*He must satisfy the Presidential Elections Committee that he is a person of integrity, good character and reputation. [Singapore Constitution, above, Art. 19(2)(e).]
*He must not be a member of any political party on the date of his nomination for election. [Singapore Constitution, above, Art. 19(2)(f).]
*He must have for a period of not less than three years held office —
**as Minister, Chief Justice, Speaker, Attorney-General, Chairman of the
Public Service Commission, Auditor-General, Accountant-General or Permanent Secretary; [Singapore Constitution, above, Art. 19(2)(g)(i).]
**as chairman or chief executive officer of the
Central Provident Fund Board, the Housing and Development Board, the Jurong Town Corporationor the Monetary Authority of Singapore; [Singapore Constitution, above, Art. 19(2)(g)(ii) read with Art. 22A(3) and Pt. I of the Fifth Schedule.]
**as chairman of the board of directors or chief executive officer of a company incorporated or registered under the Companies Act [Cap. 50, 2006 Rev. Ed. (S'pore).] with a paid-up capital of at least S$100 million or its equivalent in foreign currency; [Singapore Constitution, above, Art. 19(2)(g)(iii).] or
**in any other similar or comparable position of seniority and responsibility in any other organisation or department of equivalent size or complexity in the public or private sector which, in the opinion of the Presidential Elections Committee, has given him such experience and ability in administering and managing financial affairs as to enable him to carry out effectively the functions and duties of the office of President. [Singapore Constitution, above, Art. 19(2)(g)(iv).]
Once elected, the President shall —
*not hold any other office created or recognised by the Singapore Constitution;
*not actively engage in any commercial enterprise;
*not be a member of any political party; and
*if he is a member of Parliament, vacate his seat in Parliament. [Singapore Constitution, above, Arts. 19(3)(a)–(d).]
Term of office
The President holds office for a term of six years from the date on which he assumes office.
The person elected to the office of President assumes office on the day his predecessor ceases to hold office or, if the office is vacant, on the day following his election.
Upon his assumption of office, the President is required to take and subscribe in the presence of the Chief Justice or of another Justice of the Supreme Court the Oath of Office, which states: [Singapore Constitution, above, Arts. 20(1)–20(3) and the First Schedule.]
Maintenance: The Civil List
The Legislature of Singapore is required to provide a
Civil Listfor the maintenance of the President, [Singapore Constitution, above, Art. 22J(1).] and it does so by way of the Civil List and Pension Act. [Singapore Statute|title=Civil List and Pension Act|c
ed=2002] For the fiscal year 2006, the President's personal pay, known by the British term the "
privy purse", is S$2,661,700, an increase from the previous figure of S$2,507,200, while his entertainment allowance is S$132,000, up from S$117,000. The amount set aside for expenses at the Istana is S$1,301,500 up from S$1,108,500. Minister of State (Finance) Lim Hwee Hua told Parliament on 23 January 2007that the increases were "in view of higher bonuses and higher expenditure on utilities".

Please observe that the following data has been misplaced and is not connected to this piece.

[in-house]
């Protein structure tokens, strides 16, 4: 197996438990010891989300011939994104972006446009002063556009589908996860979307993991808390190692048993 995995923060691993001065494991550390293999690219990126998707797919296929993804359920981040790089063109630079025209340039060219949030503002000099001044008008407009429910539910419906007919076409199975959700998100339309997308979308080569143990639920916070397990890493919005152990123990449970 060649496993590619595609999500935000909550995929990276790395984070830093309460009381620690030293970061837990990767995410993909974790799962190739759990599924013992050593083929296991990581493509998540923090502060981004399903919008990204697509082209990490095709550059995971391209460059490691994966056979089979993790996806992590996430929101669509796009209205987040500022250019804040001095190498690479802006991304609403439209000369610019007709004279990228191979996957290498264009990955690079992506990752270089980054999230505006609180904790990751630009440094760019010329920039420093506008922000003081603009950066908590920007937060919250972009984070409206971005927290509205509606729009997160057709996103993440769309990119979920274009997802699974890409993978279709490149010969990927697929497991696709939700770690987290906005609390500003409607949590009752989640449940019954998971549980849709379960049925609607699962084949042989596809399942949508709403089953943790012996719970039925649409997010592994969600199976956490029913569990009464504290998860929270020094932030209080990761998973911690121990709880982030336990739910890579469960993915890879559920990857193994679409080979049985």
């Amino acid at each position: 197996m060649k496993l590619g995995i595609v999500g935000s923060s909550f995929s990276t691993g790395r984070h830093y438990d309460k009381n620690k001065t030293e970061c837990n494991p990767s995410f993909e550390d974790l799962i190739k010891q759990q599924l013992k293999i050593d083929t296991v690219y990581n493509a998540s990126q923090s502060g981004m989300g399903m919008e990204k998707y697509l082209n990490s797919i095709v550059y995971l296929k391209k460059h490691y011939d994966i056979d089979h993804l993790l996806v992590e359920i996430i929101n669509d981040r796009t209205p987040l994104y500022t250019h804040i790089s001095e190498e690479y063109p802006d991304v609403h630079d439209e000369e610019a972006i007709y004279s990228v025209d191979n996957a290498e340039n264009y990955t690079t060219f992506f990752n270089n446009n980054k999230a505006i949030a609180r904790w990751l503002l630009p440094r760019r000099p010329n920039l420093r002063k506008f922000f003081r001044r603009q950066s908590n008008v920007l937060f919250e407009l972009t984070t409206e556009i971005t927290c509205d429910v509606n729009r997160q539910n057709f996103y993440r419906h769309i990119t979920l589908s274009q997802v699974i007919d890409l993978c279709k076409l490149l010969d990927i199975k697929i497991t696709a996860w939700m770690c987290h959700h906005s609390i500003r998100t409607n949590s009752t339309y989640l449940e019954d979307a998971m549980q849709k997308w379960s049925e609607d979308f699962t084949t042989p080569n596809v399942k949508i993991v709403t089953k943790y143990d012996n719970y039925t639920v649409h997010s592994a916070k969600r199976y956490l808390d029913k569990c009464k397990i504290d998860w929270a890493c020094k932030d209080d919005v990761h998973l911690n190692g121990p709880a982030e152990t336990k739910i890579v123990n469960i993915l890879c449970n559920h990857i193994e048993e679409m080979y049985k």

Expenditure on personal staff and special services has been lowered by S$8,800 for personal staff and by S$28,300 for special services such as the purchase of cars and office equipment. [cite news|last=Paulo|first=Derrick A.|title=Parliament Raises President's Pay|url=http://www.todayonline.com/articles/167654.asp|publisher="Today"|date=
Presidential Elections Committee
The Presidential Elections Committee is established by Article 18 of the Constitution. Its function is to ensure that candidates for the office of President have the qualifications referred to in Article 19 of the Constitution. [Singapore Constitution, above, Art. 18(1).]
The Committee consists of: [Singapore Constitution, above, Arts. 18(2)(a)–(c).]
*the Chairman of the Public Service Commission, who is also the Chairman of the Presidential Elections Committee; [Singapore Constitution, above, Art. 18(3).]
*the Chairman of the Accounting and Corporate Regulatory Authority; and
*a member of the
Presidential Council for Minority Rightsnominated by the Chairman of the Council.
For the Singapore Presidential Election of 2005, the members of the Presidential Elections Committee were Dr. Andrew Chew Guan Khuan (Chairman), Lim Siong Guan and H.R. Hochstadt. [citation|title=Presidential Elections Committee (No. 1342 of 2005)|url=http://www.elections.gov.sg/gazette/20050527b.pdf|journal=Government Gazette|date=
During the election of 2005, just like that of 1999, no
balloting was held. As the Presidential Elections Committee determined that no other candidates satisfied the qualifications prescribed by the Constitution, S.R. Nathan was declared President unopposed.
Singapore presidential election, 2005
List of Presidents of the Republic of Singapore
Prior to the introduction of elections for the Presidency, between 1965 and 1993 the Presidents of Singapore were Malay, Eurasian, Indian and Chinese in turn. While there might have been some general expectation that a system of rotation among the ethnic groups in Singapore would have continued to apply, this possibility was put to rest by the introduction of an elected Presidency in 1991. There are no constitutional provisions specifying that such system should apply.
All the Presidents of Singapore to date have been men. Nonetheless, in a 2008 poll of 1,256 Singaporeans conducted by MyMailMoment.com, a lifestyle research portal run by
Singapore Telecommunications, 63% of women respondents and 58% of male respondents said they would vote for a female president. Those aged 50 and older were the most receptive to the idea. [cite news|author=Ansley Ng|title=Madam President? Yes, says 1 in 2|work=Today|date= 2008-08-06]
*cite book|last=Tan|first=Kevin Y.L. (Yew Lee)|coauthors=Lam Peng Er (eds.)|title=Managing Political Change in Singapore : The Elected Presidency|publisher=Routledge|date=1997|location=Singapore|id=ISBN 0415156327
* [http://www.istana.gov.sg Official website of the Office of the President of the Republic of Singapore]